Rolling out Cape Town’s Tree Canopy Management Project to other cities and towns could be a valuable tool in coordinating urban tree-planting initiatives under the government’s Plant a Million Trees Campaign and managing risks at the wildfire-urban interface.
The City of Cape Town completed South Africa’s first-ever tree mapping exercise two years ago and found that its tree canopy cover is 7%. The data is for trees that are 2,75m and higher. The United Nations Food and Agriculture Organisation (FAO) defines an urban forest as “a contiguous area with over 10% tree canopy cover”.
The Tree Canopy Management Project provides Cape Town with an inventory of trees. The data record for a tree includes information about the species, location, characteristics, images, maintenance history, risk assessment and further maintenance and management needs.
The project facilitates communication between municipal departments involved in spatial planning and environmental management. It assists in deciding where to focus tree planting efforts, especially when overlaid with heat island maps.
Tree canopy mapping relies on remotely sensed data in the form of infra-red images and light detection and ranging (LiDAR) data. The mapping integrates cutting-edge automated feature extraction with quality assurance within a geographic information system (GIS).
The city used a colour infra-red image that distinguishes tree canopies by their colour properties. LiDAR provided 3D height information that enhanced the accuracy of the data by excluding low-lying vegetation and shrubs.
Analysis of a tree canopy dataset determines the average height of trees and categorises the percentage of trees within a certain height bracket. The information includes:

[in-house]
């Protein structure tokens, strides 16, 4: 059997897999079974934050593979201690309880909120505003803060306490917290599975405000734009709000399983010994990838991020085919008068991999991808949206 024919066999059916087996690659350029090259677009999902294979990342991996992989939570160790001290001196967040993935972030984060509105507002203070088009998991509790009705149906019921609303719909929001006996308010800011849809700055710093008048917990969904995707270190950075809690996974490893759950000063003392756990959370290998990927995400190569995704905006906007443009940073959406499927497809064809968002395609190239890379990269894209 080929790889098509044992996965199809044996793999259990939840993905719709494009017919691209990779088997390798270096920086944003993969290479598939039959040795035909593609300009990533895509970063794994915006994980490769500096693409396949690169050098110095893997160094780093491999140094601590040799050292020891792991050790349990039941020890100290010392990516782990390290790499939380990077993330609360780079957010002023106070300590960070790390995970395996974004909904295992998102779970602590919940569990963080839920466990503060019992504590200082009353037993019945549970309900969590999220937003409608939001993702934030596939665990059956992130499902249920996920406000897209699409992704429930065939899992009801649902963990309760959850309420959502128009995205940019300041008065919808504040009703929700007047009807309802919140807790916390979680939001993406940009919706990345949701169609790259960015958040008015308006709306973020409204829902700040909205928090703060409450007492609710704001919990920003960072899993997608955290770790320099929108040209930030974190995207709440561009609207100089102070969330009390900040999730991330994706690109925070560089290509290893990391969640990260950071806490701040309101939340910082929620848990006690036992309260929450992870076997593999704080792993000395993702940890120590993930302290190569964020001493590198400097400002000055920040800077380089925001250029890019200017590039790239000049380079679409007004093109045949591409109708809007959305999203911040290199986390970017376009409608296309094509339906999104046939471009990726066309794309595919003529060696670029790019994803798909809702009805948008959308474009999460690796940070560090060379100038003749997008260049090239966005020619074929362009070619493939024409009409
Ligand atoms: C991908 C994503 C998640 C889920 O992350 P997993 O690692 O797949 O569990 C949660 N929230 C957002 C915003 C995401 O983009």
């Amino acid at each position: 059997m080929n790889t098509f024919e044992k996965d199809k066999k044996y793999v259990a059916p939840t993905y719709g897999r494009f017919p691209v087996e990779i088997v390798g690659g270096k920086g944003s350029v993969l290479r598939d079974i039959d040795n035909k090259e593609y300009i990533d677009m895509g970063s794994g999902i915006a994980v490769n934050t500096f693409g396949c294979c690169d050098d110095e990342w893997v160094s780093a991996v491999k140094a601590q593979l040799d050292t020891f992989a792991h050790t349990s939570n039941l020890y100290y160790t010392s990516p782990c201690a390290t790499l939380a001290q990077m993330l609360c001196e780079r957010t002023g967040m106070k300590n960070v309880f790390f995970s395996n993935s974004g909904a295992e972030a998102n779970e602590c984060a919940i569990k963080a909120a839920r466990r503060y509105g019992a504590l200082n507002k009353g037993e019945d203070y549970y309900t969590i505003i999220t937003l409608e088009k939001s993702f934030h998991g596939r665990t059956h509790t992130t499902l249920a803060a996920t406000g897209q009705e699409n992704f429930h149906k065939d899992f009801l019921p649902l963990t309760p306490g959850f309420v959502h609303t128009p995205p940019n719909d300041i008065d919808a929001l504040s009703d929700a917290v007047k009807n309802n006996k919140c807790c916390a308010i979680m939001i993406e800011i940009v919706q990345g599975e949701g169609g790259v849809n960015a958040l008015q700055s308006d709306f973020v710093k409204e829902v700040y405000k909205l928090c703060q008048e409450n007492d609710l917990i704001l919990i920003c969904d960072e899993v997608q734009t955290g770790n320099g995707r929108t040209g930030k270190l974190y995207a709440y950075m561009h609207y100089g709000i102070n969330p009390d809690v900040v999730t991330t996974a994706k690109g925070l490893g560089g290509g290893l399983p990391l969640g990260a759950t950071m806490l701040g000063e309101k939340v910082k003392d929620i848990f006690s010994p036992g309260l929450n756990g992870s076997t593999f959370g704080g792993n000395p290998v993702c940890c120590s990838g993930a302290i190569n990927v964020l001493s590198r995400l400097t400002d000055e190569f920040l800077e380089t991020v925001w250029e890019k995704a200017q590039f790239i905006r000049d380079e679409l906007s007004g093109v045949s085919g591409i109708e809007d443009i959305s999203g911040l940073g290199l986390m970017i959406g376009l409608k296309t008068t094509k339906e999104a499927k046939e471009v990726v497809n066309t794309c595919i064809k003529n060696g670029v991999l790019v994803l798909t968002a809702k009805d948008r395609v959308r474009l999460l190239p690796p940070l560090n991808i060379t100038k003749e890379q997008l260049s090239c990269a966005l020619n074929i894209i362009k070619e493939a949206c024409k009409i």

- Areas of vegetation along road reserves and in parks and private land
- Leafy versus non-leafy areas in the suburbs for planning purposes
- Percentage of tree canopy baseline to compare with future surveys to monitor canopy cover changes
- The estimated height of trees 2,75m and higher
The city says its management programmes include skills development, site identification, tree selection, planting, fertilisation, pest control and pruning.
Best Practice Guidelines for Trees
In 2020 Cape Town brought out a book on Trees: Best Practice Guidelines.
It provides guidelines for property owners, architects, planners, and community members to manage and improve green infrastructure collectively. It emphasises the need for tree planting plans to be specific to the various micro-climates created by the Table Mountain chain.
Careful planning based on scientific research and plant selection based on context will assist in preventing adverse impacts on biodiversity and encourage climate-adaptive cities and towns.